The heavies have weighed into the courseware market. With vaster resources the big textbook publishers - Houghton Mifflin, Addison-Wesley, Scholastic, and others - are clearing a swath through the hundreds of tiny educational software producers.
Initially, the textbook companies simply distributed software developed by outside firms. It's a natural conduit. They already have the contacts, plus the familiarity and trust of educators. Now, they're beginning to offer their own product.
''In the end, they're the only ones that can do the job,'' says Washington Township (Indianapolis) computer consultant Gary Olin. ''The book companies have trained people who know educational needs and can relate the materials to the classroom. The fact that they can coordinate software with textbook series is a big drawing card.''
But even the large textbook companies are learning the ropes, and the quality varies. ''It ranges from good to bad. They've released some pretty terrible stuff,'' says Bob Haven, editor of School Microware Reviews.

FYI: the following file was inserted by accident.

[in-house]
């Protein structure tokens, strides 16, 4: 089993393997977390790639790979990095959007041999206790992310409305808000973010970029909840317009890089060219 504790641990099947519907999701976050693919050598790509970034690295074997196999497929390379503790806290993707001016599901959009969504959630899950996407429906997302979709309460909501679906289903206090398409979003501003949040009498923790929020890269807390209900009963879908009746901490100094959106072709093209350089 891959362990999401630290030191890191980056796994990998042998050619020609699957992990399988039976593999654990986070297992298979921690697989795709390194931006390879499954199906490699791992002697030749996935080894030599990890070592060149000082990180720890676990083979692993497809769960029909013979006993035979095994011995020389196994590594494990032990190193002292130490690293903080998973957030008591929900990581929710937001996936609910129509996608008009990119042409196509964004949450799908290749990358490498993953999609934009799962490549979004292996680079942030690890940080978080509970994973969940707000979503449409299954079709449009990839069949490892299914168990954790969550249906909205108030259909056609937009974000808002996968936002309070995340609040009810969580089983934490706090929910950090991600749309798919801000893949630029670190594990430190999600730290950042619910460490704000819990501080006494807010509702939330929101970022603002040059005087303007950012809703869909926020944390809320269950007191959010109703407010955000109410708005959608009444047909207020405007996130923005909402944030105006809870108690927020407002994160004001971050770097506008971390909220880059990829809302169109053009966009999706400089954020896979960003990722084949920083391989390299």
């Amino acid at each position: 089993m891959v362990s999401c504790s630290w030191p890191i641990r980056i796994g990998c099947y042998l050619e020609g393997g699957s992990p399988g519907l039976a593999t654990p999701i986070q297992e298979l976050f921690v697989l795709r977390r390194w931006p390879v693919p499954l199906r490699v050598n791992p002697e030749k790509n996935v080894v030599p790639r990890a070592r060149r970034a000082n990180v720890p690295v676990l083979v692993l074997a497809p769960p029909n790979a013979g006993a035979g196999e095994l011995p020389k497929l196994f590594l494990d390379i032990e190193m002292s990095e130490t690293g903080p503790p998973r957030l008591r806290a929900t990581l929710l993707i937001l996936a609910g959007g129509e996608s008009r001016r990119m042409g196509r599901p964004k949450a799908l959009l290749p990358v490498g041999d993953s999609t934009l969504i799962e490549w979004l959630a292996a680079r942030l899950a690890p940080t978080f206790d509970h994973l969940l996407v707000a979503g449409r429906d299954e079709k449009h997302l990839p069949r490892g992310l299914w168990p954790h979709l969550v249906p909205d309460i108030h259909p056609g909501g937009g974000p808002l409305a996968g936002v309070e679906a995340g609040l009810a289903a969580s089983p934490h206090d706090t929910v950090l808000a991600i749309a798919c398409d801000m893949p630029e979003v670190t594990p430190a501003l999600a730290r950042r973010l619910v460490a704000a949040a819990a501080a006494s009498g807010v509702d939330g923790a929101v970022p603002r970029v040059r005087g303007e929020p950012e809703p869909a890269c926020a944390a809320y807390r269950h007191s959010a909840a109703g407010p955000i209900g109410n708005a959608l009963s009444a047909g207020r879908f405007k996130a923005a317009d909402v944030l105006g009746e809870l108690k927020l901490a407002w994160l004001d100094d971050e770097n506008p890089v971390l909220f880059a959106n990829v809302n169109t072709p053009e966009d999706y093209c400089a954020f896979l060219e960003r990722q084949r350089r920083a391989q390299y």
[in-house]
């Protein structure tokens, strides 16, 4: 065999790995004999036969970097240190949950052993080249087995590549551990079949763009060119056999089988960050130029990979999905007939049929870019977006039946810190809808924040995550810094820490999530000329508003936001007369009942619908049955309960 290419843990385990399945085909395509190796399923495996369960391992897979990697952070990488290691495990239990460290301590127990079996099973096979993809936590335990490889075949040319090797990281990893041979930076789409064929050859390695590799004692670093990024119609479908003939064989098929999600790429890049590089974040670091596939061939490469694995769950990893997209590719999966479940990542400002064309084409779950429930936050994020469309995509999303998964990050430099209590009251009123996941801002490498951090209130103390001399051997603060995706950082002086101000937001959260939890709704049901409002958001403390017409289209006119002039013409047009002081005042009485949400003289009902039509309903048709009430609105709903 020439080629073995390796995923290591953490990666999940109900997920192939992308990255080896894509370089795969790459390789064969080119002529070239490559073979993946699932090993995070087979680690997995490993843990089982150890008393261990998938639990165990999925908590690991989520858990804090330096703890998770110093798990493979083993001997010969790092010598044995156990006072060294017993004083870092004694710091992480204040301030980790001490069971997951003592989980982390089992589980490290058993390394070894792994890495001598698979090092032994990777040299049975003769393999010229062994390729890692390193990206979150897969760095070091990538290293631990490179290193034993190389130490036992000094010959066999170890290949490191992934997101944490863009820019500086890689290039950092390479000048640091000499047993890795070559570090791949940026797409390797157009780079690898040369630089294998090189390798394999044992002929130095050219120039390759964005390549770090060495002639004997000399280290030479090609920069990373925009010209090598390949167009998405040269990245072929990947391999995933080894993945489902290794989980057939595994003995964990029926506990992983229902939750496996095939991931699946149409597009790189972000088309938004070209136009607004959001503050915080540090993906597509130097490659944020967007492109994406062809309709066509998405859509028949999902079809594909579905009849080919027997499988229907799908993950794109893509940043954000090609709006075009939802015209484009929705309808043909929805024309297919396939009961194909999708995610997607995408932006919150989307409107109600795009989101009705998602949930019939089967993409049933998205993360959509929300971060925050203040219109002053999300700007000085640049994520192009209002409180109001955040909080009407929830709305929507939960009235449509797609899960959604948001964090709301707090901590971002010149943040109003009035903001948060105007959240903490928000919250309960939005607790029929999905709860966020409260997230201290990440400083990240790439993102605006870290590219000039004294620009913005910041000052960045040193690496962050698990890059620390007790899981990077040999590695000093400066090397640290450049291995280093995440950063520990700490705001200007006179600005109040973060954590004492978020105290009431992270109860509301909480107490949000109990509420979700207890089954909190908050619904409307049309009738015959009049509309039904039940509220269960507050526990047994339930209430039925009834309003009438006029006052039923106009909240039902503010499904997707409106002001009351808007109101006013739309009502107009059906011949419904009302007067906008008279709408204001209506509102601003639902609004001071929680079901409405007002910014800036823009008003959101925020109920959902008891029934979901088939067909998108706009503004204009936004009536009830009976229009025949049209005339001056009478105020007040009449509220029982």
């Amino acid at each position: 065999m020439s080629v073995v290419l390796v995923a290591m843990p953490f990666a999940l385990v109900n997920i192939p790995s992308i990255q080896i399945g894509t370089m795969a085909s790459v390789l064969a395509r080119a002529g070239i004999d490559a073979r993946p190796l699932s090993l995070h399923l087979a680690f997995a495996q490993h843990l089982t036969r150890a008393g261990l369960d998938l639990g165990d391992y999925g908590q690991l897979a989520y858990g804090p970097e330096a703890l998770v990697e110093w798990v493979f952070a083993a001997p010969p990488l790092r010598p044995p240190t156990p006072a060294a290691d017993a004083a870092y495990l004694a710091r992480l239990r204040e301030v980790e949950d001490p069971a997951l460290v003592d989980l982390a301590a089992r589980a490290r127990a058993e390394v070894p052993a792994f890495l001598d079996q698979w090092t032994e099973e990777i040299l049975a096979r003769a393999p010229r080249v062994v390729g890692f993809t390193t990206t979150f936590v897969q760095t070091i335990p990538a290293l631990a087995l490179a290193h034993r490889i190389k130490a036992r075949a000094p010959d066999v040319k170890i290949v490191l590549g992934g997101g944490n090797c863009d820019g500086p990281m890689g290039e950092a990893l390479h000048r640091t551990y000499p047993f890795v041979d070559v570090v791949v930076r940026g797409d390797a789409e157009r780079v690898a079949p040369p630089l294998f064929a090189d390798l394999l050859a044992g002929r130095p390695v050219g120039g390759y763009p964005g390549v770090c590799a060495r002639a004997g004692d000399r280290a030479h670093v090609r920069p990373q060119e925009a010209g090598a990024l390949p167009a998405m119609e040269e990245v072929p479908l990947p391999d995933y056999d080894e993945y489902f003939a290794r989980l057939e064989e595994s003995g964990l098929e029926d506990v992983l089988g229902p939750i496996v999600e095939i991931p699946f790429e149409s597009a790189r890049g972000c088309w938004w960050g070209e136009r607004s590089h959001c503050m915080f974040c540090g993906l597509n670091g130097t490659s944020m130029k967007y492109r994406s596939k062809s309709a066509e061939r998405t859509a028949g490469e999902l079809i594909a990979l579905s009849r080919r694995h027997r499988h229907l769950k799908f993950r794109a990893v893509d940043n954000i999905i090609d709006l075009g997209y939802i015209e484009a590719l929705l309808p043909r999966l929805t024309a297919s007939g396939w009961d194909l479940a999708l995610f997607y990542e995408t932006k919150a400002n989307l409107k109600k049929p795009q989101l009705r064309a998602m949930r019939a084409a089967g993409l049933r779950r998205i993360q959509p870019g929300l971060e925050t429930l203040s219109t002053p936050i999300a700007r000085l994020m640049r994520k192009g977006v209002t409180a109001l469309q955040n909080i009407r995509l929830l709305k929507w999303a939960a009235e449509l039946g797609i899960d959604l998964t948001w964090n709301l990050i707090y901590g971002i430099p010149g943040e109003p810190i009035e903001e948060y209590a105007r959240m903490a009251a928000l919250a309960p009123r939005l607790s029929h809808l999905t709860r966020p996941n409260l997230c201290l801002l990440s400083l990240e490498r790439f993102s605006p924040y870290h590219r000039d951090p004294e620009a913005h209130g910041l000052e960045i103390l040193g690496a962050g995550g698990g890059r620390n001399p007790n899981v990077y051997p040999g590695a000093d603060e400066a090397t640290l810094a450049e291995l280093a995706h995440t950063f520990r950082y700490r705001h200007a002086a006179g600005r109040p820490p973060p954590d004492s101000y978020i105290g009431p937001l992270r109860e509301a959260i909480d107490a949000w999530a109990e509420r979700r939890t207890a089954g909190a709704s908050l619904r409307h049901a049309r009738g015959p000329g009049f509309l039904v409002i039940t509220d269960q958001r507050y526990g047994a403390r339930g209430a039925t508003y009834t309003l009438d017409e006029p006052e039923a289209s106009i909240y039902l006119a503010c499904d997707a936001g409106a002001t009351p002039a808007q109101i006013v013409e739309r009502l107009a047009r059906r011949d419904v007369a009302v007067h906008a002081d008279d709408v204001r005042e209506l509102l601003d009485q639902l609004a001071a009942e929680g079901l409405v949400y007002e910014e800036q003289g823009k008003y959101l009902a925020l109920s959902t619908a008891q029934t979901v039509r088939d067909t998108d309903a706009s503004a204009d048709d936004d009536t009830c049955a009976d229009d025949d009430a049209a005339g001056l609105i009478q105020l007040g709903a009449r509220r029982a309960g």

The intergrated curriculum gap is one of the most serious educational software deficiencies. Less than ten percent of the software produced is part of an integrated package, says Haven. The rest of the software, abundant because it is so much cheaper to develop, merely teaches an individual topic such as punctuation at the end of a sentence. The computer hardware companies are working closely with the major software publishers to correct this deficiency.
A number of good effects will result from the textbook publishers' participation, according to LeRoy Finkel of SOFTSWAP. But he worries that there will be an influx of more conservative software. ''True, the quality will be better. The programs will be more user-friendly. But, I think, the more creative efforts will still come from the cottage industry of software producers.''